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Mobile Internet Use Continues Climb

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Adrian Roselli

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User since: 14 Dec 1998

Articles written: 85

Yes, that's my blog on that little screen, which is maybe how you should be viewing it.

Last week Nokia chief executive Olli-Pekka Kallasvuo stated that mobile devices provide the majority of phone subscribers with internet access, often their first and only internet access (reported in the article Nokia: Majority of world accesses internet through a mobile). He feels that as more and more people sign up for internet access on their mobile devices it may be eroding the base of computer-based internet use.

Supporting Data

Back in 2008 Pew Internet predicted that by 2020 the mobile device would be the primary tool worldwide for connecting to the internet. I recommend reading some of the comments made by survey participants in the 2008 Pew Internet & American Life/Elon University Predictions Survey. I'm tempted to reproduce them all here, but that would be plagiarism and make for a far lengthier post.

In April 2009, Pew Internet (Pew Research Center's Internet & American Life Project) ran another survey and reported that 32% of Americans have used a mobile phone to access the internet for email, instant-messaging, or information hunting. On a typical day, 19% of Americans use the internet on a mobile device. This represents a 73% growth from their survey 16 months prior.

The same report also found that African Americans are the most active mobile internet users, with 48% of them using mobile devices to access the internet and 29% accessing the mobile internet on a typical day. In addition, over the 16 month run between surveys, African Americans nearly doubled the average American growth rate by increasing 141%. You can see that data in the press release.

In December 2009 (last month), the number of mobile internet users hit 450 million, with a prediction that it would hit 1 billion by 2013 (as reported by IDC). Nielsen reported (as retold in this blog post) that mobile internet access by US users climbed most among teens and seniors back in July. While the mobile web in the US is still about 53% male, new female users have climbed up in the ranks nearly twice as fast as new male users.

"Digital Divide?"

The notion of a digital divide for African Americans has some resonance when thinking about the wireline internet, said John B. Horrigan, Associate Director of the Pew Internet Project and principal author of the report. But when you introduce the mobile internet, the picture changes and African Americans are the pace setters.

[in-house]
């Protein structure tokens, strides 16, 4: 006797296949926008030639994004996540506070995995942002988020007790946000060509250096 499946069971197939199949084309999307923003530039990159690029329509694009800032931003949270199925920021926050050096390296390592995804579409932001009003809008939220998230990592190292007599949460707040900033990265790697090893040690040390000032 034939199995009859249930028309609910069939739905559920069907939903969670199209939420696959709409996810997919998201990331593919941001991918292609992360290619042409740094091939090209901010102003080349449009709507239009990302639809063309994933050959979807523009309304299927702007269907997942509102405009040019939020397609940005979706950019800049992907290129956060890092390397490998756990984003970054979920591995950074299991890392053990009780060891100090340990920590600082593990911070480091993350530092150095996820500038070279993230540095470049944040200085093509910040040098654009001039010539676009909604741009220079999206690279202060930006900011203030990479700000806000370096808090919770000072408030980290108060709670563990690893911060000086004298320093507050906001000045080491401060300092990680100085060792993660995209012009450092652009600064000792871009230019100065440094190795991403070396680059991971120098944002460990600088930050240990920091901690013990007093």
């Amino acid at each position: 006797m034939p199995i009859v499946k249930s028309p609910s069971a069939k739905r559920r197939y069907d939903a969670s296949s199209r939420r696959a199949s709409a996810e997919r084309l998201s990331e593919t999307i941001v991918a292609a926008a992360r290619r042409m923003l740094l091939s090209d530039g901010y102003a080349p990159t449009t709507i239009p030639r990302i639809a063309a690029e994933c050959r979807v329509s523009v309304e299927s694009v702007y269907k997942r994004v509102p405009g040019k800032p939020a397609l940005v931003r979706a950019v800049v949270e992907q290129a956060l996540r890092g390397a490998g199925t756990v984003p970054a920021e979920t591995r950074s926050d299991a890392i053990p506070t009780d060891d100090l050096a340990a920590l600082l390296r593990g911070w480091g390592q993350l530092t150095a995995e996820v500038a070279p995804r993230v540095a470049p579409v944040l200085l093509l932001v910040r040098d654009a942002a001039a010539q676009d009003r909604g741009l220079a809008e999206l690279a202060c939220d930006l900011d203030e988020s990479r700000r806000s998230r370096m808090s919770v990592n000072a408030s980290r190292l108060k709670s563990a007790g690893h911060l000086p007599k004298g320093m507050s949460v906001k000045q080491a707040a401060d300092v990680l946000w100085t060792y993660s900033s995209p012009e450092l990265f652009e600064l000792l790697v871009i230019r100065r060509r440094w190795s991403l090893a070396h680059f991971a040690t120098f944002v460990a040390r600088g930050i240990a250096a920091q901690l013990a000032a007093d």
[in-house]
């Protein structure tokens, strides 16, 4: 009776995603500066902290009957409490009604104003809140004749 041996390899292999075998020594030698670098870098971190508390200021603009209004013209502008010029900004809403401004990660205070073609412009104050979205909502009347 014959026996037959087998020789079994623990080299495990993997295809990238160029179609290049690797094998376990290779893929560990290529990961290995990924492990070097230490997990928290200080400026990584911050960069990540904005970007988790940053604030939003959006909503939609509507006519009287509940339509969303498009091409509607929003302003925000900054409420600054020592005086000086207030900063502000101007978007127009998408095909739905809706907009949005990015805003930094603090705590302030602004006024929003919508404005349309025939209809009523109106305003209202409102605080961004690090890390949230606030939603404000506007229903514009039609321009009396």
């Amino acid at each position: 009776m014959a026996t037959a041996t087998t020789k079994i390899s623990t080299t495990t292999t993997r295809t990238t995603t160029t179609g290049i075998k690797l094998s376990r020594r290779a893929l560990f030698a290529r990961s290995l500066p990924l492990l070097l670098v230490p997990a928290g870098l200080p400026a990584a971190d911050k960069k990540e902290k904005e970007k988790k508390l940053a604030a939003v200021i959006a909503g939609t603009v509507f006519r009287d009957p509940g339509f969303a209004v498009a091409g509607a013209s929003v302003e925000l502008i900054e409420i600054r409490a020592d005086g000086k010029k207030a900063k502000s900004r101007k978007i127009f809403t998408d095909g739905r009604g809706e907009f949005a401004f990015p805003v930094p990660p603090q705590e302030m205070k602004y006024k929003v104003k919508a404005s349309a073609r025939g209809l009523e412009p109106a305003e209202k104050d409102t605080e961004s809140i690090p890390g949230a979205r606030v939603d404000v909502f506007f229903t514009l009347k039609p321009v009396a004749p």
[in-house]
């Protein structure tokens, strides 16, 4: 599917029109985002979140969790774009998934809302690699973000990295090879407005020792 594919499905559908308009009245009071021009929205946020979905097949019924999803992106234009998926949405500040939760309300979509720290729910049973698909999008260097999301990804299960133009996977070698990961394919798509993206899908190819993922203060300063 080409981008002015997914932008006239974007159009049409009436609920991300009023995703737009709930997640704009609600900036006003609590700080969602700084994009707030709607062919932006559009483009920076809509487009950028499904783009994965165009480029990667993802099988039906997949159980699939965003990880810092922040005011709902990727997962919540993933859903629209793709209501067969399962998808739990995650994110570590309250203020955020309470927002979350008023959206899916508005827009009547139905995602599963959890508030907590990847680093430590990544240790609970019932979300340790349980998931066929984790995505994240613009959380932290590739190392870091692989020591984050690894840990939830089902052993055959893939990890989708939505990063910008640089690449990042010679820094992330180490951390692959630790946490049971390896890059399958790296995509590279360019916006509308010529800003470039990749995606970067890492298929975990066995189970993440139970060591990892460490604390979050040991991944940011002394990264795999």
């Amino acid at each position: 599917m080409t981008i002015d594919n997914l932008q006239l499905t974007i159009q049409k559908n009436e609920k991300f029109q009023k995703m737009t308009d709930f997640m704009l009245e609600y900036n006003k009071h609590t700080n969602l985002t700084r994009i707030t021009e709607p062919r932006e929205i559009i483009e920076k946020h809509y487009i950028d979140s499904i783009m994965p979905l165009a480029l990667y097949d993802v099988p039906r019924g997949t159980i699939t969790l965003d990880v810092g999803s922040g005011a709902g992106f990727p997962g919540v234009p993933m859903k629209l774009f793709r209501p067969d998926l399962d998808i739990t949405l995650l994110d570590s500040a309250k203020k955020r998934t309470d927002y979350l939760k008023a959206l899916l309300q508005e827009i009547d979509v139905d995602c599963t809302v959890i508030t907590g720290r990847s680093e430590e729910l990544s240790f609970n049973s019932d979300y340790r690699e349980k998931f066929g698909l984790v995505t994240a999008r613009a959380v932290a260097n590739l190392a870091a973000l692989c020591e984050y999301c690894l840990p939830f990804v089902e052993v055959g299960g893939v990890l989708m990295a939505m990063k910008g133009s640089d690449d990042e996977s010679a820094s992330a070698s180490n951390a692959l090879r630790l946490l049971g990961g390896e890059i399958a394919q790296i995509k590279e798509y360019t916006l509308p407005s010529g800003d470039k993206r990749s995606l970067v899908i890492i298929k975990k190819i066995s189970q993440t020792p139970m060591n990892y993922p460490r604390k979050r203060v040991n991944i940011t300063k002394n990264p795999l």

Often in the U.S. minorities fall into the lower socio-economic classes. In general this seems to coincide with my own experiences (client, community, and otherwise) that suggest that given the often cheaper hardware cost for internet-enabled mobile devices, this is a far more economic and portable way to get on the internet and stay connected. Online services that target specific communities need to keep in mind how their users access the web in general and must be prepared to support it.

Mobile vs. "Real" Internet

I have had many experiences where users feel that the internet they use via their mobile devices is somehow lesser in quality, value or feature-set than the internet they access via their computers. This perception is driven primarily by the capability of the mobile device and how sites are configured.

For example, surfing on an old Blackberry via WAP would have been a much less engaging experience, but the advent of the iPhone and mobile Safari is an example of how mobile browsers are now capable of accessing the same content as a traditional desktop browser. Lack of Flash, PDF or video support has been largely cast aside as mobile devices can now play video and have embedded PDF viewers. The Flash roadblock is also sliding away depending on the device you use. No longer must a site developer create both a WAP and HTTP/HTML site, but can now create a traditional site with some additional hooks for mobile devices.

Some of us even prefer the mobile versions of sites to their traditional counterparts. For example, I typically use Facebook through my Windows Mobile device, moreso than via my desktop browser. In my case, I prefer the timeline and ease of access compared to the script-laden madness of the regular site.

Back in November the blog Communities Dominate Brands posted a diatribe on this very topic, Why Mobile Data Services (or 'Mobile Internet") is 'better' than old legacy PC based internet.

A founder of, Adrian Roselli (aardvark) is the Senior Usability Engineer at Algonquin Studios, located in Buffalo, New York.

Adrian has years of experience in graphic design, web design and multimedia design, as well as extensive experience in internet commerce and interface design and usability. He has been developing for the World Wide Web since its inception, and working the design field since 1993. Adrian is a founding member, board member, and writer to In addition, Adrian sits on the Digital Media Advisory Committee for a local SUNY college and a local private college, as well as the board for a local charter school.

You can see his brand-spanking-new blog at as well as his new web site to promote his writing and speaking at

Adrian authored the usability case study for in Usability: The Site Speaks for Itself, published by glasshaus. He has written three chapters for the book Professional Web Graphics for Non Designers, also published by glasshaus. Adrian also managed to get a couple chapters written (and published) for The Web Professional's Handbook before glasshaus went under. They were really quite good. You should have bought more of the books.

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